Sunday, February 24, 2013

Quick Tip XI : Eurorack Screws

Okay, this seems like pretty basic Eurorack knowledge, but every now and then I see this question popping up on several forums and sites.

The standard Doepfer eurorack screws - M3x6
It seems a lot of people run out of Eurorack mounting screws very often.
A lot of them don't seem to know what types are used and/or where to get them.

In Doepfer Euroracks standardized lens head screw DIN7985 M3x6 are used.
DIN is the German edition of ISO standards and
the ISO metric screw threads are the world-wide most commonly used type of general-purpose screw thread.

The 3 stands for the diameter of the wire, and 6 stands for the length of the screw... both in millimeters (mm).
For the Doepfer racks, don't use longer screws...

I got mine from a local hardware-store (GAMMA), and i guess you will be able to find some near you...
Of course there are many other types of mounting screws available that fit... in different shapes and colours, so the choice is yours.
Just Google "M3x6" and you will find plenty of options.

A tip from Oliver Chesler from in the comments is that you can also use 3mm Nylon Plastic Washers between your screws and the modules.
If you want to resell your modules scratch-less this might be a good idea.

Wednesday, February 20, 2013

Random Video: Automated Tape Delay/Reverse by Wouter van Veldhoven

Wouter van Veldhoven, a tape-addict and musician from the Netherlands, makes music using collected second hand materials including, cans, old tape recorders, cigarboxes, broken radios and toypianos.
He reworks them in experimental musical instruments and uses them as recording devices.
His music balances somewhere between dusty, lo-fi experimental ambient and jangly instrumentals, but recently he has also been delving into the realm of minimal techno.

His latest upload is made with a nice mix of Doepfer Eurorack and various tape-machines and sounds like it is influenced by the classic Dutch NatLab-engineers from  the early 60s.

Video: Automated tape delay/reverse
" I adjusted a tape recorder in such a way its playing direction can be controlled from my Doepfer system, this combined with an extra tape recorder that both records and plays back enables delayed tape reversing in a live setting. Quite nice for doing some minimal techno thingies"

Find more about this project on his Tumblr page at

Follow Wouter on Twitter at

Tuesday, February 19, 2013

Game on! Modular Battles

Last Friday i received a very interesting notification/invitation for a new initiative from The KlirrFaktor.
A challenge, with easy rules;
  • one module only
  • no external CV, click or audio
  • track must be no longer than 2 mins
  • track as video or audio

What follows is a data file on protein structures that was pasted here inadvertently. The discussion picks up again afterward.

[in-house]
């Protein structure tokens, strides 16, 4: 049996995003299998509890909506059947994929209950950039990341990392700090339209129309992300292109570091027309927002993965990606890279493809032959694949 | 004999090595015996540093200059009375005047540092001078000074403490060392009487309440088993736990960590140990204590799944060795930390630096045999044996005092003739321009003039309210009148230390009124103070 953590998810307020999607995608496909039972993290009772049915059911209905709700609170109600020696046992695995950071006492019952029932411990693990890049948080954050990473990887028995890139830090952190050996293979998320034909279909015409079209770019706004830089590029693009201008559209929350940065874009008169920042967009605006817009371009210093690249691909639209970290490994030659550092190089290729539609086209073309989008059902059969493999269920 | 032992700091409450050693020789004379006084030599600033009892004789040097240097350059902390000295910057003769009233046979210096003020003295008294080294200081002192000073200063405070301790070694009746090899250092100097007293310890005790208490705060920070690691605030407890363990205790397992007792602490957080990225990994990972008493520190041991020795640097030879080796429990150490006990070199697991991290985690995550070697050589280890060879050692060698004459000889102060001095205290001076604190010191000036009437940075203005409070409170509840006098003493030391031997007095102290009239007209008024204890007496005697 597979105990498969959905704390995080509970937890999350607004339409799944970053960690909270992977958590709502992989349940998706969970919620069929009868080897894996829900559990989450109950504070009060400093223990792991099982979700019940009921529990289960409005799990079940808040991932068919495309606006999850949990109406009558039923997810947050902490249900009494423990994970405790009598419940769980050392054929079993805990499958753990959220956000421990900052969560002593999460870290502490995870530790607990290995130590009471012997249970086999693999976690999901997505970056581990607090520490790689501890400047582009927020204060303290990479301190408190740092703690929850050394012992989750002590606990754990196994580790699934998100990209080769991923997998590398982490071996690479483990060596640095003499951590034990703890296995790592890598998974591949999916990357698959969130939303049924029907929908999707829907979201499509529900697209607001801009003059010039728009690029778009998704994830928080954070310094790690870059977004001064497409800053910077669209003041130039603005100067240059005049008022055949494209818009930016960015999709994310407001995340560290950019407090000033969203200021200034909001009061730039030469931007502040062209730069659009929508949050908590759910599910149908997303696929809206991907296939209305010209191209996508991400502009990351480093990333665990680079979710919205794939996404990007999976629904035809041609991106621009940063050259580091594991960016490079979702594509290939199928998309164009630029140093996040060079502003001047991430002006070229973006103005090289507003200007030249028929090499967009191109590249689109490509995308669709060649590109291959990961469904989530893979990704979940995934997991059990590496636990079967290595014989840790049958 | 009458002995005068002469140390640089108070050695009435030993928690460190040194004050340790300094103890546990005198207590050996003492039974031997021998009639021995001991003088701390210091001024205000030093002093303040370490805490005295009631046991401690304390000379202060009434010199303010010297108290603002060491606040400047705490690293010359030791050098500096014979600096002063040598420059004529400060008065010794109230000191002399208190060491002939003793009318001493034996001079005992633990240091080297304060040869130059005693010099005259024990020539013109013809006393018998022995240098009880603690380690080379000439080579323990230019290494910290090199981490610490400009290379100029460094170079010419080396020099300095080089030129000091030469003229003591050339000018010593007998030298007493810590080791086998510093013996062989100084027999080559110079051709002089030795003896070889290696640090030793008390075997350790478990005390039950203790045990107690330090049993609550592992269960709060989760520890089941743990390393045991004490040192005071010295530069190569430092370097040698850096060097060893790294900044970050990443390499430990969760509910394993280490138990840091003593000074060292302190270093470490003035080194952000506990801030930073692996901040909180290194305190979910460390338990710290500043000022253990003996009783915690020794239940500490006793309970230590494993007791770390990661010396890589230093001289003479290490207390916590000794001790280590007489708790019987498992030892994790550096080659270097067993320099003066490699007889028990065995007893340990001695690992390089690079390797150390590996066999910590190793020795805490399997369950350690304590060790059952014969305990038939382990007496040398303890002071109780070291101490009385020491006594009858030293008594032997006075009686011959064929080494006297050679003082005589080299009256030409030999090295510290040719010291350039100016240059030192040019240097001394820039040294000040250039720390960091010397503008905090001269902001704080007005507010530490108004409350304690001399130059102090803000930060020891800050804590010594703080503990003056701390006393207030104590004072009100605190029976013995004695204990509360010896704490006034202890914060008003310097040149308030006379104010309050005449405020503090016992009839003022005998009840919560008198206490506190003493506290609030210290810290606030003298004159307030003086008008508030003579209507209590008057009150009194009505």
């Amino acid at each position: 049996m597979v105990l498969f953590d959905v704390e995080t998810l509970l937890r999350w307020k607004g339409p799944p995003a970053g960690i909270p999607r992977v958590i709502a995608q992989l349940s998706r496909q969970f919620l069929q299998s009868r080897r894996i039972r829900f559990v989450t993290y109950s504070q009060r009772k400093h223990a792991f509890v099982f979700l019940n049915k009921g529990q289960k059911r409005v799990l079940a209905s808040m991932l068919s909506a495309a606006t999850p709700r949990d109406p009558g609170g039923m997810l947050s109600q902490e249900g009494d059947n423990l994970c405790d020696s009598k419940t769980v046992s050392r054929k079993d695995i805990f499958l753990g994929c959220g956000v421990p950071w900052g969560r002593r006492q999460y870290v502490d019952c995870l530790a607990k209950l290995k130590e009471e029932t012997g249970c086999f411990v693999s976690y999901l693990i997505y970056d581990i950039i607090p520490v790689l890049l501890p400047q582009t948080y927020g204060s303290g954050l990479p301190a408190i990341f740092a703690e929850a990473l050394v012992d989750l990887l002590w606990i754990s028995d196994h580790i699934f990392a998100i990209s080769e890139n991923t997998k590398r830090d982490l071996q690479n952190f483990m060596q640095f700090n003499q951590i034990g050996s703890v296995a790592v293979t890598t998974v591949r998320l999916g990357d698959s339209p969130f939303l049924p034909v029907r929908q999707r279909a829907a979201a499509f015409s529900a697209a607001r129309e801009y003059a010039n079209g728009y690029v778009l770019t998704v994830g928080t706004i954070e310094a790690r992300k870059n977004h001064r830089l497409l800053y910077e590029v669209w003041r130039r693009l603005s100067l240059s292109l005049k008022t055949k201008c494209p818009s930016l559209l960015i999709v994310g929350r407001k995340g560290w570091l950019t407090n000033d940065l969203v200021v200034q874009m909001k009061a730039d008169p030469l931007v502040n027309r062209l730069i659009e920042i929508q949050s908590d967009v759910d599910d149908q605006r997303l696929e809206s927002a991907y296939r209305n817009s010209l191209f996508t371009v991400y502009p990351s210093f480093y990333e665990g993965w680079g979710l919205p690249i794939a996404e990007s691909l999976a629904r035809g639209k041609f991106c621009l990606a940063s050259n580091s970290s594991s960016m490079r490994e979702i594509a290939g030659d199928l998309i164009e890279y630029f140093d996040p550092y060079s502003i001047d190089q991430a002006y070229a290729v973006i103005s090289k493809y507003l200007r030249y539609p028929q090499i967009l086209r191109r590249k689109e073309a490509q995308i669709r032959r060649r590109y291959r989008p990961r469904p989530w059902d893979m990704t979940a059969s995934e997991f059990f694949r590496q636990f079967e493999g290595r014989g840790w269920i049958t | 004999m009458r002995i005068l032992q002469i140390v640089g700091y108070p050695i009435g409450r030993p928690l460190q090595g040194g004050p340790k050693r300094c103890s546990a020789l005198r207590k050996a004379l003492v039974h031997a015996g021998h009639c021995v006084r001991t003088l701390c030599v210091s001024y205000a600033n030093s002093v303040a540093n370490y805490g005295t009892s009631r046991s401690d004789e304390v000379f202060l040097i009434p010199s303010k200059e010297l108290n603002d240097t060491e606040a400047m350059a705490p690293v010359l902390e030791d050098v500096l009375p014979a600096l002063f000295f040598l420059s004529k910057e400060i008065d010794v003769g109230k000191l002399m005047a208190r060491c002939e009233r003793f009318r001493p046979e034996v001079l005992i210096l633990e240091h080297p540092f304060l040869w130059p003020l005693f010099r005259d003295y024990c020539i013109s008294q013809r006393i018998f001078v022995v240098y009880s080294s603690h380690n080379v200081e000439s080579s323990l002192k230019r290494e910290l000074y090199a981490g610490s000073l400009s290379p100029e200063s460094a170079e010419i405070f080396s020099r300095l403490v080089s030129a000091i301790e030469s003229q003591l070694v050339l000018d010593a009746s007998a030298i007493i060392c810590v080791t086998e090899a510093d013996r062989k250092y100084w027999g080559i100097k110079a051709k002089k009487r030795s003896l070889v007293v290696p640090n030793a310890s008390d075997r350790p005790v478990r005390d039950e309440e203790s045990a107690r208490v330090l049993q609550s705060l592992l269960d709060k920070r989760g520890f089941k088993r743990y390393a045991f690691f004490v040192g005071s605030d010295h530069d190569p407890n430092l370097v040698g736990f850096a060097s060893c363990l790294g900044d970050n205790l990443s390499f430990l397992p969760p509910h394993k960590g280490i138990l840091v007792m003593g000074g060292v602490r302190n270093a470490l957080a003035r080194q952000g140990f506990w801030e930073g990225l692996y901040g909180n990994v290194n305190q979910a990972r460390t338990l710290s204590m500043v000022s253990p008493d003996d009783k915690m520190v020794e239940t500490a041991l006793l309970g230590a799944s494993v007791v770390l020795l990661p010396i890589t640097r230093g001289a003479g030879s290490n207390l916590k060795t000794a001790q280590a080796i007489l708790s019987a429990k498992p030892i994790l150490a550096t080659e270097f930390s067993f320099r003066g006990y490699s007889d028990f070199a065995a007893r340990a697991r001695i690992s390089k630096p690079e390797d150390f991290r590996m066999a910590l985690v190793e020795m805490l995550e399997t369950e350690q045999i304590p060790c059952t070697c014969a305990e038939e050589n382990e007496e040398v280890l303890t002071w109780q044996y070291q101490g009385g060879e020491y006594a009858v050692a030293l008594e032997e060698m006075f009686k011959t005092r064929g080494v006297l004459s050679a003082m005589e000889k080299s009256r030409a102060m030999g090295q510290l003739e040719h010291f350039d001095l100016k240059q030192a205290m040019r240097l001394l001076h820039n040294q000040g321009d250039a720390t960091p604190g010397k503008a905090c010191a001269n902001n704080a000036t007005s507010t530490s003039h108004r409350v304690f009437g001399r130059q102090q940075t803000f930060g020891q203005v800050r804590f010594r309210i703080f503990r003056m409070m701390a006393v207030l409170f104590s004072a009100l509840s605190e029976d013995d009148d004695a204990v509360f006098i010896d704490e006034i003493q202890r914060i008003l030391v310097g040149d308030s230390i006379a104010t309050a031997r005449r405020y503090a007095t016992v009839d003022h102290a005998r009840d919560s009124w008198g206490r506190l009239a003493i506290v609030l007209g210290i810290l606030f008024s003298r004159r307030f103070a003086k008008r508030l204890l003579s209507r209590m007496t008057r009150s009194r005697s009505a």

• no additional edits or effects
It's too bad that i had other things planned this weekend, but the first modular battle took place without me and resulted in some really nice & crazy tracks.

Find all entries for the first round at: Modular Battle Part 1 “one module only”
Although he did not completely keep it under the 2-minute limit ;-) -my personal favorite was from Fi0cz and is made on a Makenoise DPO:

Video: The 1 module // no cv battle .My round . by Fi0cz

Looking back at round one... i don't think i could have done a better job with my pretty basic set of Doepfer modules.
The only thing i can think of now (after the first round) would be an experiment with my A-127 Triple VCF, where the first filter is resonating, fed back into the module and filtered again by the two remaining LFO-controlled filters... #toolate

I might send in an entry for Round 2, same rules, but now with only 2 modules and a deadline on the night of the 24th of February.
A good way to get a bit more creative with the modules that i have...

Read more about the Modular Battles at

Add tracks to the battle:
You may add your tracks with postings @ or (link later), on Soundcloud or on Twitter tweeting with the hashtag #modularbattle
Follow ModularBattle on Twitter for latest information
Let’s go modular!

Saturday, February 16, 2013

Korg Monotron Demo by PatchPierre

As most of you know, i bought a fully analog Korg Monotron -analogue ribbon synthesizer- a while ago.
I promised you to make a short demo of it as soon as i had the time, so here it is.

The Korg Monotron is a cheap (39 Euro) battery-powered synthesizer, but what a lot of fun i already had with this little thing.
It features one VCO, a real VCF (This true analog filter is taken from the classic MS-10 & MS-20 synthesizer) with Filter-Cutoff and Peak (resonance) Control.
An LFO with variable speed (and an LED that flashes in tandem) can be applied to the Pitch (VCO) or Filter(VCF)
*note: only the LFO>filter cutoff is shown in this video

Video: Korg Monotron -analogue ribbon synthesizer- demo by PatchPierre

" Created by PatchPierre

Equipment used: Korg Monotron"

Wednesday, February 13, 2013

Random Video: Cumulus 1 [WIP] by Glitzerstrahl

Interesting noises from Glitzerstrahl this time... with video.
A work in progress with his eurorack modular synthesizer, find a full list of modules HERE

Video: Cumulus 1 [WIP] by Glitzerstrahl
" The starting point of a track made entirely with my modular rack.
No MIDI or external sequencing but reverb was added while recording through Ableton Live.
The track is still being worked on so this video only shows the first version.
I'll continuously post videos as parts are added, and that way you can see how the track builds up.
In essence what you hear is built up by an XAOC Moskwa sequencer modulating a Pittsburgh filter cutoff that filters a set of 3 separately tuned Bubblesound VCOb oscillators.
A Pittsburgh mixer is manually manipulated to change the mix of the three oscillators, and the resonance, QVC and cutoff of the filter is also manually tweaked during the course of the track.
The Attack and Release of the envelope (of which there is only 1 (TipTop Z4000)) is set randomly and gated by the Moskwa, and there is a slew limiter (Doepfer a-170) patched in between one of the oscillators, and in the path of the random voltage of the Release of the envelope.
Hope you like it!"
Used with kind permission from Glitzerstrahl
Follow GlitzerstrahlMusic on YouTube

Saturday, February 09, 2013

BookTip XIV: Electronica for Dummies (Dutch Edition)

Electronics for Dummies, Dutch Language version

Okay, a bit of a weird BookTip this time... at first sight.
The For Dummies series is an extensive series of instructional/reference books which are intended to present non-intimidating guides for readers new to the various topics covered.